We know all too well that disaster can strike anytime, anywhere in the world. Some disasters make headlines; others do not. Here at the Center for Disaster Philanthropy (CDP), we monitor the status of disasters worldwide and compile a list of the ones we’re tracking weekly, along with relevant disaster-related media coverage.
Here’s what we’re watching for the week of Aug. 14, 2023.
New or Emerging Disasters
Wildfires – Hawaii: Several wildfires were reported in Hawaii (Hawaiian: Hawai’i) the week of Aug. 6. The fires were fueled by Hurricane Dora, which passed offshore but brought strong winds to Maui and Big Island all week.
Fires destroyed the town of Lahaina on west Maui, killing at least 96 people as of the morning of Aug. 14, making the disaster the deadliest U.S. wildfire for over a century. This figure is expected to rise, considering cadaver dogs had only searched 3% of the area as of Aug. 12.
Lahaina, a town of 12,000, had been the capital of the former Hawaiian Kingdom. The fires damaged several cultural landmarks, including the historic Waiola Church and a 150-year-old banyan tree.
Dramatic images and videos captured acres of smoking, charred rubble and debris. On Aug. 13, authorities said they now have 85% containment of the Lahaina fire. The Kula fire, also in Maui, had 60% containment.
Firefighters also battled at least three fires on the Big Island, which caused some structural damage. Hawaii County Mayor Mitch Roth said most of the fires on the Big Island were under control on Aug. 10.
On Aug. 10, President Biden approved Hawaii’s disaster declaration. The declaration (DR-4724) includes Individual Assistance for Maui County, Public Assistance A & B for Maui County and Public Assistance B for Hawaii County. CDP will host a webinar on wildfire recovery on Aug. 17 at 10 a.m. HST.
For more, see our 2023 North American Wildfires disaster profile.
Join us this Thursday, Aug. 17
Webinar: Hawaii wildfires: What will recovery look like?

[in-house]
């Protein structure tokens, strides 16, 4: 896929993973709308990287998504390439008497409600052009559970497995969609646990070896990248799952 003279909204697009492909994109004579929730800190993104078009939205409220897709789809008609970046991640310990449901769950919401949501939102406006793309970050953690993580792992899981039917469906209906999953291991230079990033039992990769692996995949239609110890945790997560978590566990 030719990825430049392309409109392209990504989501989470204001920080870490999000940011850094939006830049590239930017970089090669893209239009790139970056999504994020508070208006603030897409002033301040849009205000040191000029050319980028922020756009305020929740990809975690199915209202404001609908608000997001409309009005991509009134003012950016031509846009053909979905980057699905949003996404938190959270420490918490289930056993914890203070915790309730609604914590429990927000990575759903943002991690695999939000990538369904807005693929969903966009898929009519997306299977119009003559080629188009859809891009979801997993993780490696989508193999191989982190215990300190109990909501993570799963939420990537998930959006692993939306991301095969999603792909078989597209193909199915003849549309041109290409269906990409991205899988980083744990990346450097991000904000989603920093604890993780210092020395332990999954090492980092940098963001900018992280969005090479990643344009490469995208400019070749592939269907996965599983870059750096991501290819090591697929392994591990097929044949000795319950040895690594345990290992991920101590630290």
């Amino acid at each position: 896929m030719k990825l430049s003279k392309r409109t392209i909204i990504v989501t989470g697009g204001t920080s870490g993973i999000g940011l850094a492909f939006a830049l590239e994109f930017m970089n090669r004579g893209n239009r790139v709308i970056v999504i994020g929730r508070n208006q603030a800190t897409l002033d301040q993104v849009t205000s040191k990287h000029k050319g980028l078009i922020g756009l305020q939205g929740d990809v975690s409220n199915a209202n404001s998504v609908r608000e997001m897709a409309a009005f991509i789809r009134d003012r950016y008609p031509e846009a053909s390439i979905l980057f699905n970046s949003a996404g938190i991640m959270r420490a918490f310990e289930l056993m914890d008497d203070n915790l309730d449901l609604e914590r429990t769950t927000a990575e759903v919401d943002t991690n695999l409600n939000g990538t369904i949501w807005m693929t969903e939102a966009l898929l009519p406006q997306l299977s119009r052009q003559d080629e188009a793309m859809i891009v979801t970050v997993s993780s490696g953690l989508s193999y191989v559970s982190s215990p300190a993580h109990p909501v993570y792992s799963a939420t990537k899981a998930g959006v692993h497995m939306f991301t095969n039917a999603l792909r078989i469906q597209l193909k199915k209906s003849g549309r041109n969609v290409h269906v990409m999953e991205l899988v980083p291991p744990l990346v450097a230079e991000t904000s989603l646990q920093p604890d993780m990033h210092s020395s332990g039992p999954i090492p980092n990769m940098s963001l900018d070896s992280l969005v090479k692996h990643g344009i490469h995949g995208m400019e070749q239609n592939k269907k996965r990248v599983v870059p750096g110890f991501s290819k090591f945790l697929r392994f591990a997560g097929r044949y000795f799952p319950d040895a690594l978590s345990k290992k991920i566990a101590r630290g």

Storms – U.S. East Coast: A huge storm system brought strong winds and thunderstorms to the East Coast on Aug. 7, killing at least two people and leaving more than one million utility customers without power.
The National Weather Service said more than 29.5 million people were under a tornado watch the afternoon of Aug. 7. More than 2,600 U.S. flights had been canceled and nearly 7,900 delayed causing significant travel disruptions. The storm stretched into the U.S. South and Midwest as well. Storm damage was reported from Wichita, Kansas, through central Illinois and Birmingham, Alabama.
Flooding – India: At least 49 people have been killed after heavy rain caused floods and landslides in the Himalayan region. Several days of downpours washed away vehicles and destroyed buildings and bridges in the northern states of Uttarakhand and Himachal Pradesh. A “cloudburst” in Himachal Pradesh state’s Solan district was blamed for the deaths of nine people in the area on Aug. 13. According to The Weather Channel, cloudbursts occur when more than 3.9 inches of rainfall occurs within 3.8 square miles within an hour.
Flooding – Norway: Catastrophic flooding in Norway, among the worst in the country in recent years, was triggered by days of heavy rain. Rescuers evacuated inundated areas of southeastern Norway on Aug. 10, and broadcaster NRK said up to 4,000 people were evacuated across the country.